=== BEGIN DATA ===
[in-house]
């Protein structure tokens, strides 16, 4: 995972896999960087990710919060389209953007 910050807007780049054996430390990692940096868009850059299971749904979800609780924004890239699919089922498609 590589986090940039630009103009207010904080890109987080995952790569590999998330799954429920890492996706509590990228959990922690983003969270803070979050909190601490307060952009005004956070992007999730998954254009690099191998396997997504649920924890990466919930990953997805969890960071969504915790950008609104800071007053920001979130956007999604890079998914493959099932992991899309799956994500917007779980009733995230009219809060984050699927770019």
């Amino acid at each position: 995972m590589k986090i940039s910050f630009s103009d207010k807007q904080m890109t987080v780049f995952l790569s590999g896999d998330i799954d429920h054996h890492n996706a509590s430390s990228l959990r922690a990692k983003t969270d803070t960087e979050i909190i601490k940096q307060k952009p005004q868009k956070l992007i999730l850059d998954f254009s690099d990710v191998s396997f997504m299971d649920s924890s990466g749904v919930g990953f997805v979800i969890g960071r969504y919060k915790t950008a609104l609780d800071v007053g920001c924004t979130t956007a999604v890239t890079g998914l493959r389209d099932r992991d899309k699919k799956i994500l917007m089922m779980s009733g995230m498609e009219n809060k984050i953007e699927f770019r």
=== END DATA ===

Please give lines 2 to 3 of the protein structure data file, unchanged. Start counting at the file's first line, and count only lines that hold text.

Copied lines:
């Protein structure tokens, strides 16, 4: 995972896999960087990710919060389209953007 910050807007780049054996430390990692940096868009850059299971749904979800609780924004890239699919089922498609 590589986090940039630009103009207010904080890109987080995952790569590999998330799954429920890492996706509590990228959990922690983003969270803070979050909190601490307060952009005004956070992007999730998954254009690099191998396997997504649920924890990466919930990953997805969890960071969504915790950008609104800071007053920001979130956007999604890079998914493959099932992991899309799956994500917007779980009733995230009219809060984050699927770019």
């Amino acid at each position: 995972m590589k986090i940039s910050f630009s103009d207010k807007q904080m890109t987080v780049f995952l790569s590999g896999d998330i799954d429920h054996h890492n996706a509590s430390s990228l959990r922690a990692k983003t969270d803070t960087e979050i909190i601490k940096q307060k952009p005004q868009k956070l992007i999730l850059d998954f254009s690099d990710v191998s396997f997504m299971d649920s924890s990466g749904v919930g990953f997805v979800i969890g960071r969504y919060k915790t950008a609104l609780d800071v007053g920001c924004t979130t956007a999604v890239t890079g998914l493959r389209d099932r992991d899309k699919k799956i994500l917007m089922m779980s009733g995230m498609e009219n809060k984050i953007e699927f770019r």